Wild duck is game meat, and the defrosting nuggets in the bag certainly smell gamey—mossy and muddy with a subtle metallic tinge of blood. To be honest, the bag smells like misery. I am surprised that there are so many breasts. I count a dozen, each the size of a pack of cards.

All the friendly wild duck Internet pages warn me about of the bloodiness of the meat. A lot of people that sounded like 'city folk' advise soaking the breasts in milk for a few hours to draw out the blood. Others recommend brining the breasts in salt water. I go for the salt water, as the idea of these dank, livery lumps swirling around in pinking milk just about makes me hurl.

The knobs of flesh bobbing in the bowl of salty water could be anything. They do not look like duck per say. They vary in color from the grey pink of a pencil erasure to the deep purple of a new bruise. Some are stippled with flecks like dark seeds from the buckshot. I put them in the fridge to brine—a process that takes a few hours, thus buying myself more time.

But every time I go to the fridge for something, they greet me—the brine water scarlet with leeched blood, smelling heavy and sad. I change the water. I will change it three more times before giving up.

After trolling a dozen duck hunting blogs with photos of fellers round the campfire dressed in flannel plaid and holding tin plates, I choose a recipe. The marinade calls for a lot of Worcestershire sauce and garlic, because the strong taste of wild duck can 'stand up' to that powerful combination. I learn that Worcestershire sauce gets its flavor mostly from anchovies. I've been throwing Lea & Perrins into stuff for years and did not know that until now.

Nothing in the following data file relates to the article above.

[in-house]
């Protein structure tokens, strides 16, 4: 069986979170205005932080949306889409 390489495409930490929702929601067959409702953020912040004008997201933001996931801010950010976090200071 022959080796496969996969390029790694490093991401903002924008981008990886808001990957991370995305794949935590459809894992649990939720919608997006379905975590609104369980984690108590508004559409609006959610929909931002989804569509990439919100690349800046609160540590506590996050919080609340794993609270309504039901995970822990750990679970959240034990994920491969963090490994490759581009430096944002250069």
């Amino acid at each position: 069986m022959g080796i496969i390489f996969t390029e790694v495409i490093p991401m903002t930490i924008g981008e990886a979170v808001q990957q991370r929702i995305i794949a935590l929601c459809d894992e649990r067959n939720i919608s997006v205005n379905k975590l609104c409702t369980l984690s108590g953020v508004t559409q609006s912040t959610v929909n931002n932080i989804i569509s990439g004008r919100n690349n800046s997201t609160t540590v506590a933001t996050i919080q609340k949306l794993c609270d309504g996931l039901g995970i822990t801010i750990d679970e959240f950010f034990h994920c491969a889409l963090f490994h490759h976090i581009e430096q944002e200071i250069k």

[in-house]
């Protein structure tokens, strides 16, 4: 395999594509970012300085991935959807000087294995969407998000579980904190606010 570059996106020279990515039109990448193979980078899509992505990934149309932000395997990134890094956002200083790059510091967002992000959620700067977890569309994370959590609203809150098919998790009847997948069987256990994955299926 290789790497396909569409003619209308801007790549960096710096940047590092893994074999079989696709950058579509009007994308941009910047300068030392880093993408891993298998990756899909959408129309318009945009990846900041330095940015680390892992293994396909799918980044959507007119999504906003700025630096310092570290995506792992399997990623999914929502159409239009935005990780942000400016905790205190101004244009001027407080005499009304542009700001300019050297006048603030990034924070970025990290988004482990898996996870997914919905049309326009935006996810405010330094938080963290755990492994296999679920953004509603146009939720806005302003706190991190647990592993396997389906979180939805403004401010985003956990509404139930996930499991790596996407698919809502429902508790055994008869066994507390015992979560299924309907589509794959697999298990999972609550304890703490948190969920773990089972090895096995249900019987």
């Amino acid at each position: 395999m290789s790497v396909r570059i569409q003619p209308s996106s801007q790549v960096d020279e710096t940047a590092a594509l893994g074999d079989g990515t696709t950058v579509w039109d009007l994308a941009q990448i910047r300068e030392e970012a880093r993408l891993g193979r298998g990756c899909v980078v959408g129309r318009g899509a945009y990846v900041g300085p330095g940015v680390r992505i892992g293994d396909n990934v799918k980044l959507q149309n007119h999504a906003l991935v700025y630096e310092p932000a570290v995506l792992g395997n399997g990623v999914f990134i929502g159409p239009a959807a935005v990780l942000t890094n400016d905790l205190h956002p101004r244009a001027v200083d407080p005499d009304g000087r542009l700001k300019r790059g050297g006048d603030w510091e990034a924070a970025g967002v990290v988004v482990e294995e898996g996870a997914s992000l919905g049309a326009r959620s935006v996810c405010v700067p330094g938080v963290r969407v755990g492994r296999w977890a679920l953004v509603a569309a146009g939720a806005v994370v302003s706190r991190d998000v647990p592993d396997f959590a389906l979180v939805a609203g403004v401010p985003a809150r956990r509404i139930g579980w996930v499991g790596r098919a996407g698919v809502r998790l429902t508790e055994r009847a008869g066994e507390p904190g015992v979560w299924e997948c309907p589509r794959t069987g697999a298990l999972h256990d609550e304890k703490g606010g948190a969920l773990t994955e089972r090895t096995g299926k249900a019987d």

I remove the duck from the fridge, dump the brine, and pat the breasts dry with paper towels. Then I chop the garlic, whisking it along with the Worcestershire, some olive oil and a bit of hot sauce. I plunk them all in, sloshing them around. Sure enough, the spicy concoction smothers the duck funk. I am feeling optimistic and a little bit pioneer-y, like maybe I'll churn some artisanal butter to top them with. Instead I opt for a box of couscous.

Three hours later, I remove the breasts from the marinade and place them on a smoking hot grill. The sauce that clings to them is caramelized by the flame, and the result is a lovely crackly glaze. Although there will be just the two of us for dinner, I cook all of them, imagining they will make tasty leftovers, maybe sliced in a sandwich.

They are so small that I place two on each plate with a scoop of couscous and some green beans. I managed to get a lovely crisscross of grill marks on each one, and they resemble two perfect petite filet mignons.

"Smells good," my husband says, and they do smell good, meaty and garlicy. When I slice into one with my knife, I find it tender and pink in the center, which according to all my online wild duck cooking experts, means the breast is perfectly done.

I pop a piece into my mouth. The first bite bursts with salt and spice and vinegar and garlic, flavors which melt away as I chew, replaced with the essence of something akin to muddy water.

I glance over at my husband. He is chewing thoughtfully as he stabs a heaping forkful of green beans. My husband doesn't like green beans.

With my second mouthful, the tang hits me faster, harder. Like blood. No, more like insects. Tadpoles. Frogs. As I swallow I taste pungent earthworms and slimy minnows and tinny mosquito larva and murky algae. I taste the bitter, filthy struggle for survival in a harsh and unforgiving world.

Methodically I cut all of my remaining duck into bite-sized pieces. My husband follows my cue. Then he dumps all of his pieces onto my plate, and I scrape the entire pile into the dog bowl.

The dog wolfs down every last bite and licks his chops.

We are saved.



  Eileen Shields holds an MFA in creative writing from UCRPD. Her essays have appeared in Fiction Attic Press, The Rumpus, The Los Angeles Review, and Toast. She lives in Los Angeles where she is working on her first novel.

 

Photo used under Creative Commons.